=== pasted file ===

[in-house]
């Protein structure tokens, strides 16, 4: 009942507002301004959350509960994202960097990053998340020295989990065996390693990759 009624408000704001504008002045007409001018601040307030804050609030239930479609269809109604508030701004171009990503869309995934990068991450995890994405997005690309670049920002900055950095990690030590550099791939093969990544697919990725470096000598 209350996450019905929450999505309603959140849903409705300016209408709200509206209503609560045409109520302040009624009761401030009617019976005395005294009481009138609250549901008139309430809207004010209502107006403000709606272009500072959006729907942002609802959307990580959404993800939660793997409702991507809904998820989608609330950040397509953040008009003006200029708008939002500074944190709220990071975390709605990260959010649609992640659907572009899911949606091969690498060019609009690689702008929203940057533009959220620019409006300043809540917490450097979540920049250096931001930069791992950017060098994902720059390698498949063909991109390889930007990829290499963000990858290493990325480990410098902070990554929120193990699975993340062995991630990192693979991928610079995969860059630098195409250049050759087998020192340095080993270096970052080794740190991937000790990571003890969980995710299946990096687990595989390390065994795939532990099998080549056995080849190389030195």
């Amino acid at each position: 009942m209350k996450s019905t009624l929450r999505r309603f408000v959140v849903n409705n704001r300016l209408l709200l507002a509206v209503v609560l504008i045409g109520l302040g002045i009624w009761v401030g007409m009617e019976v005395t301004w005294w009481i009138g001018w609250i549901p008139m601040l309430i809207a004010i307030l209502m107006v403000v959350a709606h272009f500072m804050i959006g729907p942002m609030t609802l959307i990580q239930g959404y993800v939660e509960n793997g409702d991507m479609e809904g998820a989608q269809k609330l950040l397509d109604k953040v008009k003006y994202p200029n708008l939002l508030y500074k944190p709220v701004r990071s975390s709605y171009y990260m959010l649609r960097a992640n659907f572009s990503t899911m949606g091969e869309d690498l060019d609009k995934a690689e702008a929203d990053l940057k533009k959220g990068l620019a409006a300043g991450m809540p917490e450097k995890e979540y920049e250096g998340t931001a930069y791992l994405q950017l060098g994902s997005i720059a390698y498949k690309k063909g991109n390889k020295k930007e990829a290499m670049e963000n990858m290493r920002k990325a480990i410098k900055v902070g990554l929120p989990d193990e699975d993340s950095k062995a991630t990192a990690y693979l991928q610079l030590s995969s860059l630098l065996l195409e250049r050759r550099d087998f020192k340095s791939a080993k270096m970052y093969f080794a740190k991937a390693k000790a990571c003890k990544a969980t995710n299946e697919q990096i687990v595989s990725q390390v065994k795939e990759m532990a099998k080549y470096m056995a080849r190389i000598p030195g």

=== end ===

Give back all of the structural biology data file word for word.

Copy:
[in-house]
């Protein structure tokens, strides 16, 4: 009942507002301004959350509960994202960097990053998340020295989990065996390693990759 009624408000704001504008002045007409001018601040307030804050609030239930479609269809109604508030701004171009990503869309995934990068991450995890994405997005690309670049920002900055950095990690030590550099791939093969990544697919990725470096000598 209350996450019905929450999505309603959140849903409705300016209408709200509206209503609560045409109520302040009624009761401030009617019976005395005294009481009138609250549901008139309430809207004010209502107006403000709606272009500072959006729907942002609802959307990580959404993800939660793997409702991507809904998820989608609330950040397509953040008009003006200029708008939002500074944190709220990071975390709605990260959010649609992640659907572009899911949606091969690498060019609009690689702008929203940057533009959220620019409006300043809540917490450097979540920049250096931001930069791992950017060098994902720059390698498949063909991109390889930007990829290499963000990858290493990325480990410098902070990554929120193990699975993340062995991630990192693979991928610079995969860059630098195409250049050759087998020192340095080993270096970052080794740190991937000790990571003890969980995710299946990096687990595989390390065994795939532990099998080549056995080849190389030195």
């Amino acid at each position: 009942m209350k996450s019905t009624l929450r999505r309603f408000v959140v849903n409705n704001r300016l209408l709200l507002a509206v209503v609560l504008i045409g109520l302040g002045i009624w009761v401030g007409m009617e019976v005395t301004w005294w009481i009138g001018w609250i549901p008139m601040l309430i809207a004010i307030l209502m107006v403000v959350a709606h272009f500072m804050i959006g729907p942002m609030t609802l959307i990580q239930g959404y993800v939660e509960n793997g409702d991507m479609e809904g998820a989608q269809k609330l950040l397509d109604k953040v008009k003006y994202p200029n708008l939002l508030y500074k944190p709220v701004r990071s975390s709605y171009y990260m959010l649609r960097a992640n659907f572009s990503t899911m949606g091969e869309d690498l060019d609009k995934a690689e702008a929203d990053l940057k533009k959220g990068l620019a409006a300043g991450m809540p917490e450097k995890e979540y920049e250096g998340t931001a930069y791992l994405q950017l060098g994902s997005i720059a390698y498949k690309k063909g991109n390889k020295k930007e990829a290499m670049e963000n990858m290493r920002k990325a480990i410098k900055v902070g990554l929120p989990d193990e699975d993340s950095k062995a991630t990192a990690y693979l991928q610079l030590s995969s860059l630098l065996l195409e250049r050759r550099d087998f020192k340095s791939a080993k270096m970052y093969f080794a740190k991937a390693k000790a990571c003890k990544a969980t995710n299946e697919q990096i687990v595989s990725q390390v065994k795939e990759m532990a099998k080549y470096m056995a080849r190389i000598p030195g």